Active SaaS Product Strategy Proves Value
We’ve all subscribed to passive SaaS products that may be cool, but never become indispensable. It’s likely you’ve also used at least one active SaaS product that goes out of its way to shove its value in your face. And if that active SaaS was actually valuable, then it’s likely it became indispensable in the process of showing you its value.
I come from the cutthroat world of martech SaaS, where precious few tools are fundamentally indispensable. There are loads of cool tools, plenty of sexy tools, and a massive number of
Nice-to-Haves are First-to-Churn
We learned (several times over) that nice-to-have works okay for acquiring customers, but only must-have works for renewing them. I also like to say if you’re selling work, you’re expecting churn. Both of these ideas track back to SaaS product strategy and are fundamental to stickiness. Tools that are active, valuable participants for the customer will be renewed.
Active and valuable are not accidental. And the shame of it is that many more SaaS products are more valuable than they are active. Unfortunately, you can have a very valuable product that’s too passive and still churn your way to flat growth. So to me, an active SaaS product strategy is key to revenue retention (and expansion).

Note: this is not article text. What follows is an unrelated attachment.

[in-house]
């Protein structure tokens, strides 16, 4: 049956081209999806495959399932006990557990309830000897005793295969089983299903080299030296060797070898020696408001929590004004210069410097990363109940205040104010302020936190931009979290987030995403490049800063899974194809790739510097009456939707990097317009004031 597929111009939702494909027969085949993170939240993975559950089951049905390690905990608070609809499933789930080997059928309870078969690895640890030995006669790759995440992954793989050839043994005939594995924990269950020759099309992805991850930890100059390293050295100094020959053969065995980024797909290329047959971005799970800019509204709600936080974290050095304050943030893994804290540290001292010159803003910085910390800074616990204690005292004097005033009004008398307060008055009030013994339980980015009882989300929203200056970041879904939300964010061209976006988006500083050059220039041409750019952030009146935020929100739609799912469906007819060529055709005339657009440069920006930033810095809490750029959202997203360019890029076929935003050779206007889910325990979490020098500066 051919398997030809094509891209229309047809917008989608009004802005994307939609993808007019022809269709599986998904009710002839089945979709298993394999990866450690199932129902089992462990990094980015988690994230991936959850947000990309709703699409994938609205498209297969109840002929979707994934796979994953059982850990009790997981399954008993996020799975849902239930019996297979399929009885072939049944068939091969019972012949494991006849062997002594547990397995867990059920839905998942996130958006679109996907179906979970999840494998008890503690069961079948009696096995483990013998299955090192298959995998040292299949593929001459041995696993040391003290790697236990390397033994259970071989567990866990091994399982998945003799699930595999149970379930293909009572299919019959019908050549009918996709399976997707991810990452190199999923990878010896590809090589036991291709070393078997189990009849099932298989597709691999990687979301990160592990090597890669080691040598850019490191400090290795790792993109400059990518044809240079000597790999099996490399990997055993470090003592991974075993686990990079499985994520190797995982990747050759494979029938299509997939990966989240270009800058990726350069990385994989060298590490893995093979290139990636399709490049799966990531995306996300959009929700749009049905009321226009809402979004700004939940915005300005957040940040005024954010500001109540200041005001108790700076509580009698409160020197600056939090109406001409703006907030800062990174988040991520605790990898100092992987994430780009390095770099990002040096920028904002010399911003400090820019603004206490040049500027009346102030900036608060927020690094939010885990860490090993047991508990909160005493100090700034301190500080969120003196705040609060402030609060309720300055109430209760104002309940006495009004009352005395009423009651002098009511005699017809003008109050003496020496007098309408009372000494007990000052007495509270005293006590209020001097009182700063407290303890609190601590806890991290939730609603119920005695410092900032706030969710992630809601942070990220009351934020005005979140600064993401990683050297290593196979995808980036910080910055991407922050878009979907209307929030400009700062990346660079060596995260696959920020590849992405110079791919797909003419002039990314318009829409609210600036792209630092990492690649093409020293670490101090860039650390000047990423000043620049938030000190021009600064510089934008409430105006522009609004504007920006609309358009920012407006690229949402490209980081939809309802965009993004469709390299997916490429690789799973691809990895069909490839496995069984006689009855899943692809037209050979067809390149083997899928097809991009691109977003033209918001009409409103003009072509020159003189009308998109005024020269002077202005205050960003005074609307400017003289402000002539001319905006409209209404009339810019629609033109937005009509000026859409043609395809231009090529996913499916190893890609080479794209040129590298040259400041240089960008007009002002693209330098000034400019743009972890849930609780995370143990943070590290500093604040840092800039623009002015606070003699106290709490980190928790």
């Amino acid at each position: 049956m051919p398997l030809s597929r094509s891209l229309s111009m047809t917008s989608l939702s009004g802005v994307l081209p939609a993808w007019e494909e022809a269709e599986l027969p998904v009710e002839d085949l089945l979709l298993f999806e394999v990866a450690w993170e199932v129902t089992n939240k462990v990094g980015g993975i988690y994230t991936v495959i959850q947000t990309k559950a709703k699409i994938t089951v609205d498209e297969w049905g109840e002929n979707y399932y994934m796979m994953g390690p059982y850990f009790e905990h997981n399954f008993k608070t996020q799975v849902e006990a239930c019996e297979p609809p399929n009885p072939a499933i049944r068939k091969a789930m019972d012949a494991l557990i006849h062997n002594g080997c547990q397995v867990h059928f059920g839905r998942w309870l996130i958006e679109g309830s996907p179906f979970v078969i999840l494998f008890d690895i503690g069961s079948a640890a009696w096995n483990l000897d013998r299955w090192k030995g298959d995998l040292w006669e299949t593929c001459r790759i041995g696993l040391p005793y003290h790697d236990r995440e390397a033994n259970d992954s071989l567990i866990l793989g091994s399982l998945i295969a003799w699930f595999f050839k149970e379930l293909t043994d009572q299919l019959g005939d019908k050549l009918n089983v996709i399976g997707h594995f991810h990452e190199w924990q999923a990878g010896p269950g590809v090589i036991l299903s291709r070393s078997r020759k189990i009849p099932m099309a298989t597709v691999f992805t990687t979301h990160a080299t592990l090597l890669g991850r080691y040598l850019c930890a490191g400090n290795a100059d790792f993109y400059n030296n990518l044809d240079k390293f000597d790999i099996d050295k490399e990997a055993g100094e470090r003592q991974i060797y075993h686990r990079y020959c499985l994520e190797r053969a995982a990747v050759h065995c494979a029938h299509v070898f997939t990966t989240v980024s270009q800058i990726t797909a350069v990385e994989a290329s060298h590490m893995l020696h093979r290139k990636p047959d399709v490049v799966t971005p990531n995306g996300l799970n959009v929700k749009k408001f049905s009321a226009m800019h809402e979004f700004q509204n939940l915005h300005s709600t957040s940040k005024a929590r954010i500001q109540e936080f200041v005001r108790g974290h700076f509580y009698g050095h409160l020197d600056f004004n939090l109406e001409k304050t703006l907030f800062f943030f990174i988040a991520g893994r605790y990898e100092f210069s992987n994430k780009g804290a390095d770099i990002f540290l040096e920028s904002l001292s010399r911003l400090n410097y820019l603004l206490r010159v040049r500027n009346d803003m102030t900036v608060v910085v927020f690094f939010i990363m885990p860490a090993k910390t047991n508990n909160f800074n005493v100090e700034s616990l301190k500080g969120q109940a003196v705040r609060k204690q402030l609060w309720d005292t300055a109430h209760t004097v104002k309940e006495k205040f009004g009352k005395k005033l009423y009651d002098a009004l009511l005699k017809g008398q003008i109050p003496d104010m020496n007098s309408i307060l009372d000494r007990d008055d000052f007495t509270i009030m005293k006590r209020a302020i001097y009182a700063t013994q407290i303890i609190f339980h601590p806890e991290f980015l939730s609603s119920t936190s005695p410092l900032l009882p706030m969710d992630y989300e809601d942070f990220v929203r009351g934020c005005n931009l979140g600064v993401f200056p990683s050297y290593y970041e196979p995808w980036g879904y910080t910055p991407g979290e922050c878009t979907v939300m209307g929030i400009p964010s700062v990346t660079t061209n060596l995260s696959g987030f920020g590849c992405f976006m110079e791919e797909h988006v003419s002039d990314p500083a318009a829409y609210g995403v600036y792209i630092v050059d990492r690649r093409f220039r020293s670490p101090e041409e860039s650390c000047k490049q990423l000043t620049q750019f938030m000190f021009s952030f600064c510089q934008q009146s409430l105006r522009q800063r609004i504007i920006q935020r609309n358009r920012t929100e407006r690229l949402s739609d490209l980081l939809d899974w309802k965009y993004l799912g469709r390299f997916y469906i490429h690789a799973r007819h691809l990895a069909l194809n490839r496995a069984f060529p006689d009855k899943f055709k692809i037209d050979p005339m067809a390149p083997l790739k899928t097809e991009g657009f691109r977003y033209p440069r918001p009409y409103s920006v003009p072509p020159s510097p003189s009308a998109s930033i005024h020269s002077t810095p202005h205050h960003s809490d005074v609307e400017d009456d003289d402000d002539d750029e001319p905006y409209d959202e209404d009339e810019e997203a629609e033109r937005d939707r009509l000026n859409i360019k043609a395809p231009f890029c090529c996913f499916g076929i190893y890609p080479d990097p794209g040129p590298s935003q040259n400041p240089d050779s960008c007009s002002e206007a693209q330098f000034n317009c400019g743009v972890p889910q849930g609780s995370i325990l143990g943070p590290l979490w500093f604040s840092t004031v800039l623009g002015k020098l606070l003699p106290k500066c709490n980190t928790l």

This gets us back to selling work. Passive SaaS products require users to work to see their value. Active SaaS products don’t. They push their value to their users, illustrating current and future worth in the process.
Active SaaS Product Feature Ideas
How your product can be more active depends on your space, your basic value proposition, your user persona(s), and so on. The foundational idea is that the product externalizes value beyond its borders and illustrates its value within its borders. Without making the effort to log into the tool, how can it share what it’s doing for your users? Once they are logged in, how can it show them what it’s been doing for them? And what they should do next? So here are some back-of-the-napkin ideas to stimulate your thinking around baking perceived value into your product:
Notifications can take many forms. From periodic, automated, pre-fab email cheerleaders on performance, usage, or engagement; to timely text messages of valuable moments; to continuous RSS feeds of performance. There are a lot of options to brainstorm, but notifications (outside of the product) are a great way to export, set and fulfill your narrative. But remember, if they require work to set up, they won’t happen. Bake them in, with full-value automatically delivered. Zero effort and more logins and usage to get the details. And don’t forget in-product notifications too — show value everywhere you can.
- Vehicles: Email, SMS, RSS, and in-product
- Messaging: Results, Usage, ROI, Engagement
- Automagic — zero config